MoMA King, Tolstoy, Gandhi by Toru Tonooka used with kind permission
The strength of the body is shed. In that instant, speaking metaphorically, emerges the power to move heaven and earth. The way of compacting power, that's the secret. You squeeze it down smaller and smaller; you wind it up in the hara (the abdomen, the centre of internal energy). When you have squeezed it down as far as it will go, when you reach the precise instant of having done so - Pow! The smaller it gets, the greater the power. This is the ultimate aim of practice. What is greatest lies within what is smallest, so one aims to achieve a microscopic diminution. This is done by relinquishing strength. If strength remains, even a few small puddles of strength, one cannot achieve this diminution. Training is a way of finding out how to relinquish this strength.I wrote a blog article recently about aikido and freedom. I briefly mentioned the Arab Spring and the movements for social change which resulted in the physical dismantling of the Berlin Wall and the political dismantling of the USSR and the eastern bloc.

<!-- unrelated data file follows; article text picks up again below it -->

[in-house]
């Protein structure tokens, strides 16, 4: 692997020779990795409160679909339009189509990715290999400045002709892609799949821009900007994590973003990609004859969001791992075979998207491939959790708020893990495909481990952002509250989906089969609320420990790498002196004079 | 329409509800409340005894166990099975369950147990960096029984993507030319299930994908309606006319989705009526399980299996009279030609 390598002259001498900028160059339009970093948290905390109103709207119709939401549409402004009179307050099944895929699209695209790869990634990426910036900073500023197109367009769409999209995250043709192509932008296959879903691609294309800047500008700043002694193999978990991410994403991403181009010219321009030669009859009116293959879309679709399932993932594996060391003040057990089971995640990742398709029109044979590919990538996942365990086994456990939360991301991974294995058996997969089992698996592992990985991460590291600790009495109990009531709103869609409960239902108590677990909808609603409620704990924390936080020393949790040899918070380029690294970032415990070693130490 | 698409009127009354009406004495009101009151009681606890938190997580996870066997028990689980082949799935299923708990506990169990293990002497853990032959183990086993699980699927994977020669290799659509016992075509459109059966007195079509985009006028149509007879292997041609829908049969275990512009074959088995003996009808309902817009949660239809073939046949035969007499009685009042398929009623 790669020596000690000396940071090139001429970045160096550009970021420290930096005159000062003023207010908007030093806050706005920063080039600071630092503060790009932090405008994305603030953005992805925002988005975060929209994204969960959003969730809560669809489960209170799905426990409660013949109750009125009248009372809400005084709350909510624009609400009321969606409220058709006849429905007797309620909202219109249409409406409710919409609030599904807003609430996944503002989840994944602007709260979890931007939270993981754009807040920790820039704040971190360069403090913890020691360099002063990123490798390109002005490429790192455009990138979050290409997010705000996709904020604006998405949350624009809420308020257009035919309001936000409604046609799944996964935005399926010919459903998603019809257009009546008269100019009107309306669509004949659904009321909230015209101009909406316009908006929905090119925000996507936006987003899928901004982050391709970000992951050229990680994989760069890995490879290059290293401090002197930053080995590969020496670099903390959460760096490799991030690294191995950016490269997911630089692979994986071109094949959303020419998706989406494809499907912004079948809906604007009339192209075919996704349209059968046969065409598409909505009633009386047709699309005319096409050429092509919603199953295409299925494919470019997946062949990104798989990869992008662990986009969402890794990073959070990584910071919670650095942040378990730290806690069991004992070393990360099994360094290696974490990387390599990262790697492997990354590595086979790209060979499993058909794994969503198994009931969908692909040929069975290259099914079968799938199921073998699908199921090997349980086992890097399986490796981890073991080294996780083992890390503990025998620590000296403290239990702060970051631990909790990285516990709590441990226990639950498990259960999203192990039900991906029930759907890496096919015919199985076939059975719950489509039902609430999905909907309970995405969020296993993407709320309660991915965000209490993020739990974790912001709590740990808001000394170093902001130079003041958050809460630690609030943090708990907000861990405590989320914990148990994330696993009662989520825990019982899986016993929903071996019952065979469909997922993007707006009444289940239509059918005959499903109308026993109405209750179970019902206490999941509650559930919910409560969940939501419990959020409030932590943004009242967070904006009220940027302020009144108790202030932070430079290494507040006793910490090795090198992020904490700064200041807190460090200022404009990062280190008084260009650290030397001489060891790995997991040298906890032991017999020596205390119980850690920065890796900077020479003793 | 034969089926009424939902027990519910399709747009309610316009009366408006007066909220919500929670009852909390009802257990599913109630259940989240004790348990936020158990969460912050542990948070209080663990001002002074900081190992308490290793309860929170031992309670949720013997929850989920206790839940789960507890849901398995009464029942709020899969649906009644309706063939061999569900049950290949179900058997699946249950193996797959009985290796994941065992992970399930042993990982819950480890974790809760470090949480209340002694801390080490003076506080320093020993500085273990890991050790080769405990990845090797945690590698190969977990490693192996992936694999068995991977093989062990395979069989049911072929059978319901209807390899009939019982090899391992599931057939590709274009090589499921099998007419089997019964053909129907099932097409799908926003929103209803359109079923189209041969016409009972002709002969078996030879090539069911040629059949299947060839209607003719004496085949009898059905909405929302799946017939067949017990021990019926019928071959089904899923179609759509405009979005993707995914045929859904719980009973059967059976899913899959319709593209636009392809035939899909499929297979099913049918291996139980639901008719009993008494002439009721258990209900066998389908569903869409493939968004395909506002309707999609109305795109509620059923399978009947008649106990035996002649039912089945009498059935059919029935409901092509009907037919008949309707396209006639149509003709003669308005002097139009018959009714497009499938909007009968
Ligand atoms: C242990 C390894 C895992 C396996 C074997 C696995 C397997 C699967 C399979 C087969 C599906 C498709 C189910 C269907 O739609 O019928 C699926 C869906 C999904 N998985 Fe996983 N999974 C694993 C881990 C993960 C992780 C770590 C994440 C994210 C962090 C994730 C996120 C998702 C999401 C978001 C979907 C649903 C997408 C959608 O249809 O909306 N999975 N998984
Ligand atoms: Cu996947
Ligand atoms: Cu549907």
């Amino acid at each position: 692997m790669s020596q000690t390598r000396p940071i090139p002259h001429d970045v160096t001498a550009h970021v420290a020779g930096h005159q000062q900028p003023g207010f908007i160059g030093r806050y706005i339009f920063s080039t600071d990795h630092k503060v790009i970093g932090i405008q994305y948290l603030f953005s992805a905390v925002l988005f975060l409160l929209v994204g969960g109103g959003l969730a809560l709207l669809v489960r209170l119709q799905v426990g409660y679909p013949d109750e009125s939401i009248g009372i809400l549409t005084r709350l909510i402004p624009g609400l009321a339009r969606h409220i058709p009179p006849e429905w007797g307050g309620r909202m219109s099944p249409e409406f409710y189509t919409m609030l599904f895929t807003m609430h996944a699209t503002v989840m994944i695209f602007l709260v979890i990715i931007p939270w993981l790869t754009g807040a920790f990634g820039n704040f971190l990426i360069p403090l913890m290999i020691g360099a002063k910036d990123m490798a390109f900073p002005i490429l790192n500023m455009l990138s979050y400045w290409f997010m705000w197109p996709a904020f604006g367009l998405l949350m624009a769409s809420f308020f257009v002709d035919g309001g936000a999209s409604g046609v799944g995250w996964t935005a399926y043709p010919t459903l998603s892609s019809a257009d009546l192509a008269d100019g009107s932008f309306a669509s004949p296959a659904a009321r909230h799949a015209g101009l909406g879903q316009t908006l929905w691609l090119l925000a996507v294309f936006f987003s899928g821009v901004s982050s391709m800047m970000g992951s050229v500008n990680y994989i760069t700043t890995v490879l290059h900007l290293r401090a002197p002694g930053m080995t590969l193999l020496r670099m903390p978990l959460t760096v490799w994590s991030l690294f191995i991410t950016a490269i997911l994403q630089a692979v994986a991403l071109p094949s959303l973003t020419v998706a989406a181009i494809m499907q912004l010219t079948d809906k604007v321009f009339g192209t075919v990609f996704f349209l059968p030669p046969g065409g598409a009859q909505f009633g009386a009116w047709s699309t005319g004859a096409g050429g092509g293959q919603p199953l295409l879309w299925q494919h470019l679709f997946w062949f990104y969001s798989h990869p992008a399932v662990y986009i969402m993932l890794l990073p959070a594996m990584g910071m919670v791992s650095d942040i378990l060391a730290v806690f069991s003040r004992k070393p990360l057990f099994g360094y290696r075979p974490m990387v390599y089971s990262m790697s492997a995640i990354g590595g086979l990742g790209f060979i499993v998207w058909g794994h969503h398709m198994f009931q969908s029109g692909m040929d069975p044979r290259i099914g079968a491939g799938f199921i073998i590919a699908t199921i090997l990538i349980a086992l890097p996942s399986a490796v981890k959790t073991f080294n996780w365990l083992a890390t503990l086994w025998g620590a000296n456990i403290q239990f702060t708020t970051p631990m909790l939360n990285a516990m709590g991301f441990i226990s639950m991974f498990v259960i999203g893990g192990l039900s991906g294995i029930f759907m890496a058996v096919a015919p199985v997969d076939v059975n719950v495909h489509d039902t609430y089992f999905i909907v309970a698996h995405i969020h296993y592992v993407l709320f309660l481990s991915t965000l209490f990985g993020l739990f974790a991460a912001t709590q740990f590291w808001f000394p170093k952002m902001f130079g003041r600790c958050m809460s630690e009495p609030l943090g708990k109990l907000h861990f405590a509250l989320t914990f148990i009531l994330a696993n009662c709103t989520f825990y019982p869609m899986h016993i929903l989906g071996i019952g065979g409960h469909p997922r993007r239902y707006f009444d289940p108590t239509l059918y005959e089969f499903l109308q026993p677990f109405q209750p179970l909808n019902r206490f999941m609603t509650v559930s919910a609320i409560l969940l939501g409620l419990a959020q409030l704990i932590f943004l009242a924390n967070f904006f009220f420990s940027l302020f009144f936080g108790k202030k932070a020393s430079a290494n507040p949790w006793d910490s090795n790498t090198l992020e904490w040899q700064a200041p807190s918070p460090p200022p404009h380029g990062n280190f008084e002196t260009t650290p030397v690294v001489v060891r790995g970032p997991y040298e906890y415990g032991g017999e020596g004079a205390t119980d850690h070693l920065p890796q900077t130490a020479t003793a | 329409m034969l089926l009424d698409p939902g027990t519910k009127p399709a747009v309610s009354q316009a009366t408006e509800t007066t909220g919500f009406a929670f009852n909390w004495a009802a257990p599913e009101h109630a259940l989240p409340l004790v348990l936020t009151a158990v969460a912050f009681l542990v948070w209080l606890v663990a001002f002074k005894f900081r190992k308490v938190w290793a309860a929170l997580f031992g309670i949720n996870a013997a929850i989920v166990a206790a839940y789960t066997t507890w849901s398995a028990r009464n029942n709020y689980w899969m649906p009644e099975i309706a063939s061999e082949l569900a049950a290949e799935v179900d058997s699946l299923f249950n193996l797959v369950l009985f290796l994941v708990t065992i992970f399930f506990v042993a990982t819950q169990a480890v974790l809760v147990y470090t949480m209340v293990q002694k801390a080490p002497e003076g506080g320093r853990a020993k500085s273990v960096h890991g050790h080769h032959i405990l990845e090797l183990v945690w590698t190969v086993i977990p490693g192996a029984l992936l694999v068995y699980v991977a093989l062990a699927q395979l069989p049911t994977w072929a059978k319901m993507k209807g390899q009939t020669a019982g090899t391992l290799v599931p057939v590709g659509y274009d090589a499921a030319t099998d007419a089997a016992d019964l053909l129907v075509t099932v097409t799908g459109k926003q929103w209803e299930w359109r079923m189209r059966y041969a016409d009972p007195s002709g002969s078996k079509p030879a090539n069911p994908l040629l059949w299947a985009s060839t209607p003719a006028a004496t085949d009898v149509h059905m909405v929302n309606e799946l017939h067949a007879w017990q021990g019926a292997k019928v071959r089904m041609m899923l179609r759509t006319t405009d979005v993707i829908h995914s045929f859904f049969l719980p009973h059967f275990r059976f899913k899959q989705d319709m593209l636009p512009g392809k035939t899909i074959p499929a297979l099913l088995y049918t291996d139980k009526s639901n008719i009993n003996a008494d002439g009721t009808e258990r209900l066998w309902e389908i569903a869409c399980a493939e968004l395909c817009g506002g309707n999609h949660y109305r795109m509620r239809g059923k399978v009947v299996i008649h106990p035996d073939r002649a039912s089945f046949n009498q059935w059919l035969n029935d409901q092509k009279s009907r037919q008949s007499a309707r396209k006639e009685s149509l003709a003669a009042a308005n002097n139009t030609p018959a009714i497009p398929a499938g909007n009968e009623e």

Although I talked about freedom I didn't really talk about resistance. Throughout history resistance and guerrilla movements have used the same principles of asymmetric warfare described by Sun Tzu in The Art of War. Guerrilla means little war. It comes from guerra, war in Spanish. These tactics of resistance were used in the American Revolutionary War and there have been many other examples in history. For example the Francs-tireurs in the Franco-Prussian War (1870-71) and the maquis and the partisans of the twentieth century. In World War II there were many brave and effective resistance movements: in France, Greece, Poland and a number of other countries.
Ross Robertson had an interview with Paul Linden in one of his columns. They discussed non-violence and teaching methods for peace. And also how positive initiatives like Aiki Extensions and International Aiki Peace Week developed.
I like the idea of flowing from microcosm to macrocosm. The founder of judo Jigoro Kano also had this vision: judoka everywhere using the principles of judo in every facet of their lives so that the whole of society would benefit: Jita Kyoei 自他共栄 we together with other people will flourish (or mutual welfare and benefit).